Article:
One in five Australian businesses have paid or would pay a ransom for their data 

One in five Australian businesses have paid or would pay a ransom for their data 

New research from Thales has found IT leaders rank ransomware as the leading source of increased security attacks. 

New research from Thales has found that ransomware, malware and phishing continue to plague Australian organizations.

Four in 10 (38%) of businesses have been breached in the last year with 73% of ransomware attacks impacting internal and/or external operations. 

First seen in the late 1980s, with the PC Cyborg Virus, the frequency and damage caused by ransomware attacks has accelerated due to the rise of cryptocurrency as the preferred payment method.

The 2022 Thales Data Threat Report, conducted by 451 Research, part of S&P Global Market Intelligence, with more than 2,700 IT decision-makers worldwide, reveals a fifth (22%) of Australian organizations admit they have paid or would pay a ransom for their data.

Encouragingly, half of Australian respondents (51%) have a formal ransomware plan while 37% of businesses have increased their security budget in response to heightened concerns. Similarly, half of Australian organizations (48%) have been able to avoid a breach notification process because the stolen or leaked data was anonymized using encryption or tokenization.   

Data visibility is a challenge 

As more companies adopt multi-cloud strategies and hybrid work remains the norm, IT leaders continue to be challenged by the sprawl of data across their organizations. As a result, less than a quarter (23%) of Australian IT leaders have complete knowledge of where their data is being stored, and only 23% state they are able to classify all their data.

Threats and compliance challenges 

Throughout 2021, security incidents remained high, with almost four in 10 (38%) businesses experiencing a breach in the past 12 months. Additionally, 40% of IT leaders admit to having failed a compliance audit. 

Australian IT leaders rank ransomware (45%), malware (43%) and phishing/whaling (40%) as the leading source of increased security attacks. Managing these risks is an on-going challenge, with half (50%) reporting an increase in the volume, severity and/or scope of cyberattacks in the past 12 months.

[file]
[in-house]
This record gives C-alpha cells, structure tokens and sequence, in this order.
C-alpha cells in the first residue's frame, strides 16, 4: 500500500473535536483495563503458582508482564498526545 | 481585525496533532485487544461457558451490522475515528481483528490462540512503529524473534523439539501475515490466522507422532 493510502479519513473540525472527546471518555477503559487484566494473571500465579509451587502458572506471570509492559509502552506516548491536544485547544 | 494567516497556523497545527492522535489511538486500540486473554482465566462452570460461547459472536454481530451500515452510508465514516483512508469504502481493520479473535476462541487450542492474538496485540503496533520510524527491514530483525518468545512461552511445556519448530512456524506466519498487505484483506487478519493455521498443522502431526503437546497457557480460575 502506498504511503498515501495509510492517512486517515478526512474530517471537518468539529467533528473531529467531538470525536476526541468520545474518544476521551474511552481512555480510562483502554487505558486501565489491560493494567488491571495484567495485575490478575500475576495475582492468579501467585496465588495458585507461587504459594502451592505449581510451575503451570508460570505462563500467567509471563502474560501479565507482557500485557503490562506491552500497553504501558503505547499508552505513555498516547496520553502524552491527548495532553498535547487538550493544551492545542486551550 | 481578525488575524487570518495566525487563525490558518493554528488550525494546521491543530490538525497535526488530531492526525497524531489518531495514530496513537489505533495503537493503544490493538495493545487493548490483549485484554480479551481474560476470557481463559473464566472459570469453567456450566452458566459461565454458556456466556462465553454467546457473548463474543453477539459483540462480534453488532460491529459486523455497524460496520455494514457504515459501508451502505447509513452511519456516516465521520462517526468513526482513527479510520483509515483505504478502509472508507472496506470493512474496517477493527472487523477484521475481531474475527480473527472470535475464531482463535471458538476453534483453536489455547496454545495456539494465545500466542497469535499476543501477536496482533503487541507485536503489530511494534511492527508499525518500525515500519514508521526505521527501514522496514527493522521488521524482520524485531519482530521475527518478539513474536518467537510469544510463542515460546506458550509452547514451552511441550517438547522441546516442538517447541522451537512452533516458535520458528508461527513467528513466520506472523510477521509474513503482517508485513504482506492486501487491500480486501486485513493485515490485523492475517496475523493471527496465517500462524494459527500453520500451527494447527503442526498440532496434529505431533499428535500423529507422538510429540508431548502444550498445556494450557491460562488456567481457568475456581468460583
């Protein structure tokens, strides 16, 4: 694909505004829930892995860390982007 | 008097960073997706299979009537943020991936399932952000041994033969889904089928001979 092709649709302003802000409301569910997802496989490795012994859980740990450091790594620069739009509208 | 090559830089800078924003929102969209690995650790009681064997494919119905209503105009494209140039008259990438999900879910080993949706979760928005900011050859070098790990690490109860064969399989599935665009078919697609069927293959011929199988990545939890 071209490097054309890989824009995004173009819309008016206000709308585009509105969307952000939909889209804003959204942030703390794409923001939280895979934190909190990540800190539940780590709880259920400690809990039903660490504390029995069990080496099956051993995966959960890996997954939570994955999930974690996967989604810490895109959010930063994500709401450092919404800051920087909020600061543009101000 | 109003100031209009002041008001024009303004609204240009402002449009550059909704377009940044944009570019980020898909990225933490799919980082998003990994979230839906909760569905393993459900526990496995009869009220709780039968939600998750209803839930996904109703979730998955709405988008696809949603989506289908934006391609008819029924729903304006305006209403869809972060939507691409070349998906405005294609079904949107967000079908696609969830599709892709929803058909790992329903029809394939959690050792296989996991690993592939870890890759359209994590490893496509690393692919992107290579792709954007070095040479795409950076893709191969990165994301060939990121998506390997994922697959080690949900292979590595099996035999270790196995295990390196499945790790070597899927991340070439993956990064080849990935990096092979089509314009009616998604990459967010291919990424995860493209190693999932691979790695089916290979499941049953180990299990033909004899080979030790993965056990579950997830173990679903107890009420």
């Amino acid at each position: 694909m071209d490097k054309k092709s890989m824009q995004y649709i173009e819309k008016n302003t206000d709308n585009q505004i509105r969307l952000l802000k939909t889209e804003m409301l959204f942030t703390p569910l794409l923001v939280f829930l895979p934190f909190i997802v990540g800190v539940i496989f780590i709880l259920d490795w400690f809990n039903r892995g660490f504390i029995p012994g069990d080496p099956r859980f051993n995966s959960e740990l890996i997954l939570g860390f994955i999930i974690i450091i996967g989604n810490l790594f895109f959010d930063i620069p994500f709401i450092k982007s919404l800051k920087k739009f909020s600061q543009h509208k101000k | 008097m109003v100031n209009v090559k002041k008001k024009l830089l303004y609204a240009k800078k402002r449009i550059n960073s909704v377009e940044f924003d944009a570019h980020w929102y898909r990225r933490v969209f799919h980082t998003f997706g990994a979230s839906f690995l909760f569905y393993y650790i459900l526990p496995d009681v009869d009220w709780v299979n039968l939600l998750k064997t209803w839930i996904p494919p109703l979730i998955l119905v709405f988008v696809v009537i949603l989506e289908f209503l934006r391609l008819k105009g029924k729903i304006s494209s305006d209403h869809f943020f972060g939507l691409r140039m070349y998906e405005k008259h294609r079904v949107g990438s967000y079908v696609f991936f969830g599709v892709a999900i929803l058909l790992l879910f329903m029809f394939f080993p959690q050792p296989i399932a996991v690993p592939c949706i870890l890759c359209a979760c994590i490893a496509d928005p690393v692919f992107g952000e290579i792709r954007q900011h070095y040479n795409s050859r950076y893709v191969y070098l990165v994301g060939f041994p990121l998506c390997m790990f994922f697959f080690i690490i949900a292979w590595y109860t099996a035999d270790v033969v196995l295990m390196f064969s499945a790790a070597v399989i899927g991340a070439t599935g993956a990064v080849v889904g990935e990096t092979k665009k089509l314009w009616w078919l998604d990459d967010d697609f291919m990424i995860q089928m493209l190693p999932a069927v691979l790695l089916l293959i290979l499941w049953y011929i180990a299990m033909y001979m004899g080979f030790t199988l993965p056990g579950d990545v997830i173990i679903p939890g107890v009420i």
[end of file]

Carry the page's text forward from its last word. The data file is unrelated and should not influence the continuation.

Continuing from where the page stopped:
On-premises legacy apps (48%), cloud-based storage (47%) and web apps (43%) are the three biggest targets for cyberattacks among Australian businesses. 

The cloud is increasing complexity and risk

Over half (54%) of Australian respondents use more than 25 Software-as-a-Service (SaaS) apps and 10% use more than 100 apps. However, 53% of IT leaders agree it is more complex to manage privacy and data protection regulations in a cloud environment than in on-premises networks within their organization. 

The 2022 Data Threat Report also reveals significant momentum among businesses to store data in the cloud, with 35% of Australian respondents stating that around half of their workloads and data resides in external clouds. However, 47% have experienced a breach or failed an audit in their cloud environments.

Additionally, the use of encryption to protect sensitive data is low, with only half of respondents (52%) disclosing that more than 40% of their sensitive data in the cloud has been encrypted, and a quarter (25%) stating more than 60%, representing a significant on-going risk for businesses.

Remote work worries 

Another full year of remote working demonstrated that navigating security risks is proving a significant challenge for businesses. Most businesses (76%) are still concerned about the security risks and threats posed by remote working yet, encouragingly, almost six in 10 IT leaders (56%) report to have implemented multi factor authentication (MFA). 

Threats on the horizon

Brian Grant, ANZ Director, Thales Cloud Security

The report also shows IT leaders have significant diversity of spending technology priorities – suggesting they are serious about tackling complex threat environments. Half of Australian IT leaders (50%) state they are prioritizing key management, with Zero Trust an important strategy for 45%.

IT leaders are also increasingly aware of the future challenges on the horizon. Looking ahead, when asked to identify security threats from Quantum Computing, 59% said they were concerned with ‘tomorrow’s decryption of today’s data’, a concern that will likely be intensified by the increasing complexity of cloud environments. 

Brian Grant, ANZ Director, Thales Cloud Security, said: “As the threat of cyberattacks continues to grow, the reality is that cyber-awareness training, paying ransoms and other outdated approaches are not mitigating risk among data dependent organizations.

“Staff turnover and inconsistent skills, combined with advanced social engineering by attackers makes cyber-awareness ineffective, while paying a ransom only fosters more criminal behavior.

“It’s encouraging that many businesses have increased security budgets and devised cyber-incident response plans, but a worrying lack of effective data security continues to leave gaping holes for criminals to exploit. Increased obligations associated with critical infrastructure legislation, as well as stronger regulatory enforcement, means business executives must direct their organizations to effectively secure their data and digital integrity now, before it’s too late.” 

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